Roundup: Pop Culture & the Arts ...
Movies, Documentaries and Museum Exhibits
This page features links to reviews of movies, documentaries and exhibits with a historical theme. Listings are in reverse chronological order. Descriptions are taken directly from the linked publication. If you have articles you think should be listed on the Pop Culture page, please send them to the editor firstname.lastname@example.org.
SOURCE: The New Republic (3-26-13)
SOURCE: The Atlantic (3-25-13)
James Hughes is a Chicago-based writer and editor who has contributed to Slate, The Believer, Wax Poetics, and The Village Voice. For a decade, he was an editor and publisher of Stop Smiling magazine and its book imprint.
In 1985, Stanley Kubrick was handed a book on the survival of jazz in Nazi-occupied Europe. A snapshot of a Luftwaffe officer casually posing among black, Gypsy, and Jewish musicians outside a Paris nightclub caught his eye. It looked like something out of Dr. Strangelove, he said. He'd long wanted to bring World War II to the screen, and perhaps this photograph offered a way in.
"Stanley's famous saying was that it was easier to fall in love than find a good story," says Tony Frewin, Kubrick's longtime assistant (and, for the purpose of disclosure, an editor-at-large at my former magazine, Stop Smiling). "He...
SOURCE: Guardian (UK) (3-23-13)
Nothing is more likely to inspire us to see for ourselves than a warning about the effects of looking. Take the media interest this month when it was revealed that the British Museum's exhibition, Life and Death in Pompeii and Herculaneum, is to include a "parental guidance" notice. The reason? An ancient marble sculpture of the god Pan (a part-human, part-goat figure) having sex with a she-goat is not to be segregated, as it has been since its discovery in 1752, but displayed openly with the other exhibits – a liberal move by London, if also one which dulls the object's impact. Getting this story into the news ensures that centuries of censorship are not swept under the carpet, and that Pan, and the show he speaks for, remain "hot...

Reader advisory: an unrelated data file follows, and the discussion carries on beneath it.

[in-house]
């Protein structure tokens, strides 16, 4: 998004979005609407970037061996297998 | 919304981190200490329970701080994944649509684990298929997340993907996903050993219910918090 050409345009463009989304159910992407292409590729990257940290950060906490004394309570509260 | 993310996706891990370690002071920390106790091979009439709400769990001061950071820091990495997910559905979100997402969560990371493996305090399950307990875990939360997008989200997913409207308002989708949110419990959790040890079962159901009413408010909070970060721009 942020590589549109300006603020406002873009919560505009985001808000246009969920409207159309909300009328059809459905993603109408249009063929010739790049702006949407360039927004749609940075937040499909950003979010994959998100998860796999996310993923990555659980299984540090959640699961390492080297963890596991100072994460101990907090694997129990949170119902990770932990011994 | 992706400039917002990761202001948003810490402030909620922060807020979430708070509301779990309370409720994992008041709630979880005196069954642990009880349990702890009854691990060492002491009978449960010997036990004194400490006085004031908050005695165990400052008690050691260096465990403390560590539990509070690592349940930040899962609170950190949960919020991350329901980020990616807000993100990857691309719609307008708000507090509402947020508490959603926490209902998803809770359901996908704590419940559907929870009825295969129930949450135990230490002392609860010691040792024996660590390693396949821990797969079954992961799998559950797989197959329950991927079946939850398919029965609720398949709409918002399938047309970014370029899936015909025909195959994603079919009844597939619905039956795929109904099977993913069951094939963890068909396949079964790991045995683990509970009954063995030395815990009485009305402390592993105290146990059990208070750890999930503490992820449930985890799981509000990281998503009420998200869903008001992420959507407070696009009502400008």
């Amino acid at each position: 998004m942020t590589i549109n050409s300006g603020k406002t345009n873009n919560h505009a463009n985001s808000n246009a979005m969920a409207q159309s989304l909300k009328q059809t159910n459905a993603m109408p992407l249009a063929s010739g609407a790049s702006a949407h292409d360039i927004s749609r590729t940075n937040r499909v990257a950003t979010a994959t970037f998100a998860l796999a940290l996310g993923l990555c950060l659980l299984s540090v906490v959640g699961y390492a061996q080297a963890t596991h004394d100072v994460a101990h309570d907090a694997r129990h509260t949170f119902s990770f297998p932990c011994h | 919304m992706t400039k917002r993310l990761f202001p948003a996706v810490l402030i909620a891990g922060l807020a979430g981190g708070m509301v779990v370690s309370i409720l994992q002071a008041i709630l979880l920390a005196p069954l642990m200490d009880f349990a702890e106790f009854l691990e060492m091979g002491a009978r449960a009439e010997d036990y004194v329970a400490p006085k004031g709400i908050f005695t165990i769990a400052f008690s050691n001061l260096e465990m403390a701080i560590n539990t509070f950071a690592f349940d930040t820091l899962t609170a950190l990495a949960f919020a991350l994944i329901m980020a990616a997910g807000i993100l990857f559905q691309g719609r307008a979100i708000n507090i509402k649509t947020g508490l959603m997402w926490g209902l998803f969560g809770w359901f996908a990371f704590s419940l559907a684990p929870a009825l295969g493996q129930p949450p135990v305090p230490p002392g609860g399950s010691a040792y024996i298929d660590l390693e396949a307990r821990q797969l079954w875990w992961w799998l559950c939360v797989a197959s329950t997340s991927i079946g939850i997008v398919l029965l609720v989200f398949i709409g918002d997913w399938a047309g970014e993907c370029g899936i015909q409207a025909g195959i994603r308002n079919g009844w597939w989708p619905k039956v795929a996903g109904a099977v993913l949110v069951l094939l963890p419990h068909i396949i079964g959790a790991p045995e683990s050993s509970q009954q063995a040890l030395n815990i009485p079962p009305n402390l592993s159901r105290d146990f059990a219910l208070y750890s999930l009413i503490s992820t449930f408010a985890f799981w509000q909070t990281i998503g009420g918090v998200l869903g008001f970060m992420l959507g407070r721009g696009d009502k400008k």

SOURCE: Slate (3-20-13)
Ben Yagoda is author of About Town: The New Yorker and the World It Made and the just-published How to Not Write Bad: The Most Common Writing Problems and the Best Ways to Avid Them. He is a professor of English and journalism at the University of Delaware.
In the light of history it’s clear that however great Truman Capote’s literary gifts, his promotional genius surpassed them. The key theme in the publicity campaign he masterfully engineered for “In Cold Blood”—published as...
SOURCE: Common-place (3-1-13)
After musing among the old buildings and tombstones of Boston on a hot August day in 1834, Christopher Columbus Baldwin, librarian for the American Antiquarian Society, exclaimed in his diary, "How much of fashion, wealth, wit, and learning are now buried in oblivion!" This statement served as a rallying call for a unique rescue mission on a grand scale. A mission to rescue the present—to thwart the obscuring powers of time and preserve the materials of "fashion, wealth, wit, and learning" for future generations. Baldwin, along with a host of other individuals, made this mission their life's...
SOURCE: The New Republic (3-7-13)
David Thomson is a film critic who often writes for The New Republic.